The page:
The Best Example

Show them H-O-W, translated…

The biggest trouble of working in a distant elementary school is the lack of personnel, the children must shoulder OVER their shares of cleaning up the school grounds.

As the kids in my class reached the higher grade levels, they’d learned that their cleaning duties are all the restrooms in the school, they’re all screaming, and howling in pain, the work of cleaning up the restrooms, everybody wishes s/he could dodge, and, it’d become a next-to-impossible task, for me, to persuade them, that this, is what needed to be done, to keep our environment clean.

On the first day the kids reported to their newly assigned areas of cleaning, I’d gone to the bathrooms, to see how the kids are doing, and, when they saw me, they’d started complaining of how the restrooms stunk, how people wouldn’t flush the toilets after they used them, and showed a desire, that they wanted to switch to a less messy cleaning area, like sweeping the grounds.

Even though, in psychology, the behaviorist approach showed that you can get immediate results from giving rewards, but I believed, that the kids should not rely solely on the extrinsic motivations, that it should be from the inside, and so, I’d decided, to become their role model, hoped that the kids can change their views about cleaning up the toilets.

That day, I’d gone to the restrooms, and, just as usual, I’d heard complaints from the children, I’d smiled and nodded, and heard the kids emotional outbursts, then, I’d taken the toilet brush from one of the girls’ hands, squatted down, worked hard, scrubbing the toilets.  At which time, the little girl looked at me with such admiration, “Teacher, you’re so very brave!”

I’d said, “See!  A lot of the things, so long as we’re willing to put some efforts into, it’s actually not that difficult at all, it’s no longer as scary, if I scrubbed alongside you guys, isn’t it?”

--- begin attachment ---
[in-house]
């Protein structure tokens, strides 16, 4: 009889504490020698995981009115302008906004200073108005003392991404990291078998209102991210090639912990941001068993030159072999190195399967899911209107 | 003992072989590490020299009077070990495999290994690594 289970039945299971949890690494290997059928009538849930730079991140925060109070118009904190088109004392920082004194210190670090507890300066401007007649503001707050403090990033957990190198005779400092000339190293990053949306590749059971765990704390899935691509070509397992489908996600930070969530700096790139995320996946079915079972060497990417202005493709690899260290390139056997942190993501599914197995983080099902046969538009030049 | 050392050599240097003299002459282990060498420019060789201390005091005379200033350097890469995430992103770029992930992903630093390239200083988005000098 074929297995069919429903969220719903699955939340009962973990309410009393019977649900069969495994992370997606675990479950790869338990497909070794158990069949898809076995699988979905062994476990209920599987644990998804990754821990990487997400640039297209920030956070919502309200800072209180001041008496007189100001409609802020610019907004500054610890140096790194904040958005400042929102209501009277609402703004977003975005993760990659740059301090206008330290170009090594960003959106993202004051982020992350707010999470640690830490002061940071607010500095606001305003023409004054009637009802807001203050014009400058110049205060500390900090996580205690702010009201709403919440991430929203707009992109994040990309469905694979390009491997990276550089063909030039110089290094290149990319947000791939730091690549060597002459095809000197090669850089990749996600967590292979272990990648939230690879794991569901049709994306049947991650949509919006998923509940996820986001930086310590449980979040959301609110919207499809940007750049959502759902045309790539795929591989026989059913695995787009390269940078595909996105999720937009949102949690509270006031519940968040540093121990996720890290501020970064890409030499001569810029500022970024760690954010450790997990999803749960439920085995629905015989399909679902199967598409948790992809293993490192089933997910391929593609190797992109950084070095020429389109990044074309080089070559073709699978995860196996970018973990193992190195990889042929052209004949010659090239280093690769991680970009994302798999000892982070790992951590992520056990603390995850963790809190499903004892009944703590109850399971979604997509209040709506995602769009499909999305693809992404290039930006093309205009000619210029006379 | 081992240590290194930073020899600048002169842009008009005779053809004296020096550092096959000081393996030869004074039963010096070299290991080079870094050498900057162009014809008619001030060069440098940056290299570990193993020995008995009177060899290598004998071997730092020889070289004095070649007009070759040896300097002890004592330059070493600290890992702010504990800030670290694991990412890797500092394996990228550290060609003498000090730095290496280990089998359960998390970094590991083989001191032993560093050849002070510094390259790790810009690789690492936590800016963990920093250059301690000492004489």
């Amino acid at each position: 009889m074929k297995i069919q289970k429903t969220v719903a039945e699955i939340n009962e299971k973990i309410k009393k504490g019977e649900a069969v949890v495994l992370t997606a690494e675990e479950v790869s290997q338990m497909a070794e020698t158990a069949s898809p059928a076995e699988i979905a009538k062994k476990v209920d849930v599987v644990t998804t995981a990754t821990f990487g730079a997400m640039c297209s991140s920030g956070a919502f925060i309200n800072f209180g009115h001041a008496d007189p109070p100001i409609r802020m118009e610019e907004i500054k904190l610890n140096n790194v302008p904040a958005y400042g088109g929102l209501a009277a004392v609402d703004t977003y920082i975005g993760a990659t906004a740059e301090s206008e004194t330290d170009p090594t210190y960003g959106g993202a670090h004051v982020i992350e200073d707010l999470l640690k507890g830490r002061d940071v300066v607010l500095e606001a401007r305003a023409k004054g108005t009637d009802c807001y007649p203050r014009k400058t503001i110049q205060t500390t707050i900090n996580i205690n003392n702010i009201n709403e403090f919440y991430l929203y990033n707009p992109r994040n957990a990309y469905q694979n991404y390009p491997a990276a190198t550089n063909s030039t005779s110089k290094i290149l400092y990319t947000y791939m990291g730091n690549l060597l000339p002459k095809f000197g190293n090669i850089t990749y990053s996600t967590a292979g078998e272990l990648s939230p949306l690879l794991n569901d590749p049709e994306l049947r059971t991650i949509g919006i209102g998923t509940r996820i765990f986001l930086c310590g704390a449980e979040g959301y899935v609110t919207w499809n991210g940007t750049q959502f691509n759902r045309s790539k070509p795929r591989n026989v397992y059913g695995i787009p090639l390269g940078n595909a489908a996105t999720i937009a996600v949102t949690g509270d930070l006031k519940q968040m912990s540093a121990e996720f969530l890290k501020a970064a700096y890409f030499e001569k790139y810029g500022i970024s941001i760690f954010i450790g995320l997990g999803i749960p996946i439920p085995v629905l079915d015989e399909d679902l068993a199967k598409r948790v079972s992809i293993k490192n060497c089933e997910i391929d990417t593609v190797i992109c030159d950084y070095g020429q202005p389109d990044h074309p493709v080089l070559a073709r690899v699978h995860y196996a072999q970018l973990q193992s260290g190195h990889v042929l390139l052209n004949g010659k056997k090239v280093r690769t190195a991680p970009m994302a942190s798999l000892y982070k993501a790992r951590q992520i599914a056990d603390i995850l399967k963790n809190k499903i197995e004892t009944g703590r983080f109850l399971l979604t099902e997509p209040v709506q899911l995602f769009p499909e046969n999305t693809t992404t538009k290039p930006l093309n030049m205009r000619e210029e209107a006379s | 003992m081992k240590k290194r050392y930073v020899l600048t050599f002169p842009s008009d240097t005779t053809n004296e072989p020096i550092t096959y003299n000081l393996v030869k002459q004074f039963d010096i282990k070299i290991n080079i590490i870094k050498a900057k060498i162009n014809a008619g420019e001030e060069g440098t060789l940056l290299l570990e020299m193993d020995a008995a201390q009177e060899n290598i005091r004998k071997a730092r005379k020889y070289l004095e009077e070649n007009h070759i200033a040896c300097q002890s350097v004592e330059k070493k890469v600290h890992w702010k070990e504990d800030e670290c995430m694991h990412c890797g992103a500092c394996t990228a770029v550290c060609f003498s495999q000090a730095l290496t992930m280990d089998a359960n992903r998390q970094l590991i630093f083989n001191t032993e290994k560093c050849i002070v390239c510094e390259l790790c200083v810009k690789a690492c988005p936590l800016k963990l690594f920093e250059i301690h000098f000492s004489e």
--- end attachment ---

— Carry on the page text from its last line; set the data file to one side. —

And afterwards, I’d gone to scrub the toilets every single day with the kids, and, had heart-to-heart talks with them while we cleaned.  A week later, I’d found, that the kids in my class are no longer so against having to clean up the restrooms, and sometimes, as they’d cleaned, I’d even heard humming too.  Seeing this, I felt so moved and glad.

When I was still a rookie instructor, didn’t know the ways, I’d once just opened up my lips, and told the kids, go clean this and go wipe that, back then, I couldn’t understand, HOW is it, that I’d given such clear AND precise directions, some of the students still can’t manage.  Later on, I’d discovered, that doing it myself, IS the best way to teach, turns out, that NO amount of verbal demands can beat out just one actions.

Sometimes, when the kids are against something, it is merely their fears of the unknown, at which time, if the adults around them can take their hands, and do the deed alongside them, I believe, that all kids can show potential, and handle what they’re supposed to very well.

And because this teacher didn’t have anybody giving her instructions on how to teach the children, she’d cleaned the bathrooms, and, as the children saw, that the teacher can do it, they felt, that they could do, and that still just shows, how important it is, to be a role model to the younger generations, and, this teacher managed to make cleaning up the bathrooms an easier-to-manage thing, because she’d shown the kids how easy it is, to clean…

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Filed under Communications, Lessons, Maturation, Observations, The Observer Effect, Values

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